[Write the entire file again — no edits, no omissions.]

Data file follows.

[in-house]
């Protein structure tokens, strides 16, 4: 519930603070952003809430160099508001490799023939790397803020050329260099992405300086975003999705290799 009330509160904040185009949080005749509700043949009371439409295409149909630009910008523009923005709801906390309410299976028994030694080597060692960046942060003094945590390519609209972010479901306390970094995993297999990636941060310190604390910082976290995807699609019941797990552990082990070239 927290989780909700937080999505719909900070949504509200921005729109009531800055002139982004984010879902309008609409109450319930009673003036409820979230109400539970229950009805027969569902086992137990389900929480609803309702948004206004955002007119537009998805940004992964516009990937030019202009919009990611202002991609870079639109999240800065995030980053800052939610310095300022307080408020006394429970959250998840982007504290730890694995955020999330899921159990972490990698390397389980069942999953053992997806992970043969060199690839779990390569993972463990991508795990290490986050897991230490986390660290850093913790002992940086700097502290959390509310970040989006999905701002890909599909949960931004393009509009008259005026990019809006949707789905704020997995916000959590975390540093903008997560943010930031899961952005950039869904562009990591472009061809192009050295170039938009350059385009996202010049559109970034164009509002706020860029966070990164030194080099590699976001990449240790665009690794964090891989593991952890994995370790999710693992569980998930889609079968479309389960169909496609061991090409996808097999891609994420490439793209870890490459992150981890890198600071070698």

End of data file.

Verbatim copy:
[in-house]
């Protein structure tokens, strides 16, 4: 519930603070952003809430160099508001490799023939790397803020050329260099992405300086975003999705290799 009330509160904040185009949080005749509700043949009371439409295409149909630009910008523009923005709801906390309410299976028994030694080597060692960046942060003094945590390519609209972010479901306390970094995993297999990636941060310190604390910082976290995807699609019941797990552990082990070239 927290989780909700937080999505719909900070949504509200921005729109009531800055002139982004984010879902309008609409109450319930009673003036409820979230109400539970229950009805027969569902086992137990389900929480609803309702948004206004955002007119537009998805940004992964516009990937030019202009919009990611202002991609870079639109999240800065995030980053800052939610310095300022307080408020006394429970959250998840982007504290730890694995955020999330899921159990972490990698390397389980069942999953053992997806992970043969060199690839779990390569993972463990991508795990290490986050897991230490986390660290850093913790002992940086700097502290959390509310970040989006999905701002890909599909949960931004393009509009008259005026990019809006949707789905704020997995916000959590975390540093903008997560943010930031899961952005950039869904562009990591472009061809192009050295170039938009350059385009996202010049559109970034164009509002706020860029966070990164030194080099590699976001990449240790665009690794964090891989593991952890994995370790999710693992569980998930889609079968479309389960169909496609061991090409996808097999891609994420490439793209870890490459992150981890890198600071070698």